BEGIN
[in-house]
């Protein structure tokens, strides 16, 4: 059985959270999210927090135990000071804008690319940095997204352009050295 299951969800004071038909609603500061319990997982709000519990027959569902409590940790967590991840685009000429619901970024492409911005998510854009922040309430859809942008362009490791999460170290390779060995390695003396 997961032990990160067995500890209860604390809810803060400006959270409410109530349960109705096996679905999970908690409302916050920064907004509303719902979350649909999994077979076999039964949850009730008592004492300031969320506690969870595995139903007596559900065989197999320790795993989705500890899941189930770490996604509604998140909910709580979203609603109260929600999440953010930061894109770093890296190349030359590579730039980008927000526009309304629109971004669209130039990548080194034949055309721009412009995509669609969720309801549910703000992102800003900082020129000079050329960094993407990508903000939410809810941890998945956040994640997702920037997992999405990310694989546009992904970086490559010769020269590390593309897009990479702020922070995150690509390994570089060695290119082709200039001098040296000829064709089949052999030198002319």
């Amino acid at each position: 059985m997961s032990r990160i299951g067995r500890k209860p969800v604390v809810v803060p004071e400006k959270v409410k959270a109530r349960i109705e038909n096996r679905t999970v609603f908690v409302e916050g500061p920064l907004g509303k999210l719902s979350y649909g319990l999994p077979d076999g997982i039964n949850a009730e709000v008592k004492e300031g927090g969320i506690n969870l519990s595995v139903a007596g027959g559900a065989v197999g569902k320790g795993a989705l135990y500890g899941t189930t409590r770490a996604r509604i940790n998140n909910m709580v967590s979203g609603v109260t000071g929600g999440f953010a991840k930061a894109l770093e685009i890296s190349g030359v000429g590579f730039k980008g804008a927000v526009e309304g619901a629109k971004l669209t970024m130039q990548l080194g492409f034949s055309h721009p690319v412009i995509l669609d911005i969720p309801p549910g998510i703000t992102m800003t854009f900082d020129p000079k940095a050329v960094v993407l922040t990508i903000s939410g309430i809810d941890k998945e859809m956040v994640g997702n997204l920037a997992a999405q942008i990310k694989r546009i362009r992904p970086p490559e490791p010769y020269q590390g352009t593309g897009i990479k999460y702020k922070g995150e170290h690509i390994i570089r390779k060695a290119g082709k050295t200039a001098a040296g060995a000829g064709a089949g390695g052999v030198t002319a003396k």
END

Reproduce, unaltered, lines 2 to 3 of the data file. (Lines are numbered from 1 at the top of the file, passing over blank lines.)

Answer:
């Protein structure tokens, strides 16, 4: 059985959270999210927090135990000071804008690319940095997204352009050295 299951969800004071038909609603500061319990997982709000519990027959569902409590940790967590991840685009000429619901970024492409911005998510854009922040309430859809942008362009490791999460170290390779060995390695003396 997961032990990160067995500890209860604390809810803060400006959270409410109530349960109705096996679905999970908690409302916050920064907004509303719902979350649909999994077979076999039964949850009730008592004492300031969320506690969870595995139903007596559900065989197999320790795993989705500890899941189930770490996604509604998140909910709580979203609603109260929600999440953010930061894109770093890296190349030359590579730039980008927000526009309304629109971004669209130039990548080194034949055309721009412009995509669609969720309801549910703000992102800003900082020129000079050329960094993407990508903000939410809810941890998945956040994640997702920037997992999405990310694989546009992904970086490559010769020269590390593309897009990479702020922070995150690509390994570089060695290119082709200039001098040296000829064709089949052999030198002319």
């Amino acid at each position: 059985m997961s032990r990160i299951g067995r500890k209860p969800v604390v809810v803060p004071e400006k959270v409410k959270a109530r349960i109705e038909n096996r679905t999970v609603f908690v409302e916050g500061p920064l907004g509303k999210l719902s979350y649909g319990l999994p077979d076999g997982i039964n949850a009730e709000v008592k004492e300031g927090g969320i506690n969870l519990s595995v139903a007596g027959g559900a065989v197999g569902k320790g795993a989705l135990y500890g899941t189930t409590r770490a996604r509604i940790n998140n909910m709580v967590s979203g609603v109260t000071g929600g999440f953010a991840k930061a894109l770093e685009i890296s190349g030359v000429g590579f730039k980008g804008a927000v526009e309304g619901a629109k971004l669209t970024m130039q990548l080194g492409f034949s055309h721009p690319v412009i995509l669609d911005i969720p309801p549910g998510i703000t992102m800003t854009f900082d020129p000079k940095a050329v960094v993407l922040t990508i903000s939410g309430i809810d941890k998945e859809m956040v994640g997702n997204l920037a997992a999405q942008i990310k694989r546009i362009r992904p970086p490559e490791p010769y020269q590390g352009t593309g897009i990479k999460y702020k922070g995150e170290h690509i390994i570089r390779k060695a290119g082709k050295t200039a001098a040296g060995a000829g064709a089949g390695g052999v030198t002319a003396k």